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Description: OK, quick! Think of an example of something that is disgusting. That did not take long, did it? Theorize for a minute about what \makes something disgusting. Add to your theory a component having to do with possible values of disgust, that is, about what possibly positive roles it might play in our lives and in our social interaction. Got your theory sketched out? I can guarantee you that, as good as it is, it is very likely much narrower than the theories that have arisen from research and reflection for psychologists and others. To see what is missing from your account have a read through the article linked below or listen to a reading of the article. After you are done go and do something distracting to get thoughts of disgusting stuff out of your head!

Source: How Disgust Explains Everything, Molly Young, The New York Times.

Date: December 27, 2021

Image by Clker-Free-Vector-Images from Pixabay

Article Link: https://www.nytimes.com/2021/12/27/magazine/disgust-science.html

So, no surprise that disgust is linked to food and eating. Your theory had that bit in it already, didn’t it? What about the idea that disgust is an emotion… a rather basic emotion that has been harnessed to initiate and drive all manner of social and moral guidelines and restrictions, from eating with your hands to having sex with relatives. Jonathon Haidt’s work on the drawing out of moral codes or factors into, among other things, political speeches show how deep and broad the use of disgust and other core feelings can be seen to be. It is about social discipline but also about how constituencies can vary in terms of the moral palate that they hold dear and to which they respond either when raising concerns about their political opponents or about any “other or others”. Think of how individuals and media outlets associated with the far right in the United States talk about “the Dems” and vice versa.  It all cuts deep … just as the feeling associated with things like disgust can cut deep and shape behavior. Those analysis can help to account for how deeply held some political/social beliefs are held and how resistant they are to discussion or adjustment.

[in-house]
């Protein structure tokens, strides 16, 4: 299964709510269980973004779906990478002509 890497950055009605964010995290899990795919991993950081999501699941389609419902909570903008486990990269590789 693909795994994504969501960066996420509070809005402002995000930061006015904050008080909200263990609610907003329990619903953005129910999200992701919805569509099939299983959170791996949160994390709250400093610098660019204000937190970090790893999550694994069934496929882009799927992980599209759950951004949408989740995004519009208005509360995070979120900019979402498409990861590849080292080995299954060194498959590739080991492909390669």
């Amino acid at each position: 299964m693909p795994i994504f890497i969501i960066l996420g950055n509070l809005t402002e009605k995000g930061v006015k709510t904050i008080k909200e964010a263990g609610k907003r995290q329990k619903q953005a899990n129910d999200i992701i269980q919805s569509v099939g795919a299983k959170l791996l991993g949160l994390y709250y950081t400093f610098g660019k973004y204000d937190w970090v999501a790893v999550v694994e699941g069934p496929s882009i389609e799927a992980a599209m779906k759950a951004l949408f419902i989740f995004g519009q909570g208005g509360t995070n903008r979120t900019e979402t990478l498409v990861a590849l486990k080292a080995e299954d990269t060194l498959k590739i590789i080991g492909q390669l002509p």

Questions for Discussion:

  1. What are some basic or prototypical examples of things that are generally viewed as disgusting?
  2. If disgust is not simply the result of a classically conditioned generalization from a bad eating experience what else in involved?
  3. What role or roles does disgust play in social regulation and in social conflict? What can/should we do about it (if anything)?

References (Read Further):

Rozin, P., & Fallon, A. E. (1987). A perspective on disgust. Psychological review, 94(1), 23. Link

Chapman, H. A., & Anderson, A. K. (2012). Understanding disgust. Link

Oaten, M., Stevenson, R. J., & Case, T. I. (2009). Disgust as a disease-avoidance mechanism. Psychological bulletin, 135(2), 303. Link

Haidt, J., McCauley, C., & Rozin, P. (1994). Individual differences in sensitivity to disgust: A scale sampling seven domains of disgust elicitors. Personality and Individual differences, 16(5), 701-713. Link

Schnall, S., Haidt, J., Clore, G. L., & Jordan, A. H. (2008). Disgust as embodied moral judgment. Personality and social psychology bulletin, 34(8), 1096-1109. Link

Haidt, J., Rozin, P., McCauley, C., & Imada, S. (1997). Body, psyche, and culture: The relationship between disgust and morality. Psychology and Developing Societies, 9(1), 107-131. Link

Graham, J., Haidt, J., & Nosek, B. A. (2009). Liberals and conservatives rely on different sets of moral foundations. Journal of personality and social psychology, 96(5), 1029. Link

Inbar, Y., Pizarro, D., Iyer, R., & Haidt, J. (2012). Disgust sensitivity, political conservatism, and voting. Social Psychological and Personality Science, 3(5), 537-544. Link

Iyer, R., Koleva, S., Graham, J., Ditto, P., & Haidt, J. (2012). Understanding libertarian morality: The psychological dispositions of self-identified libertarians. Link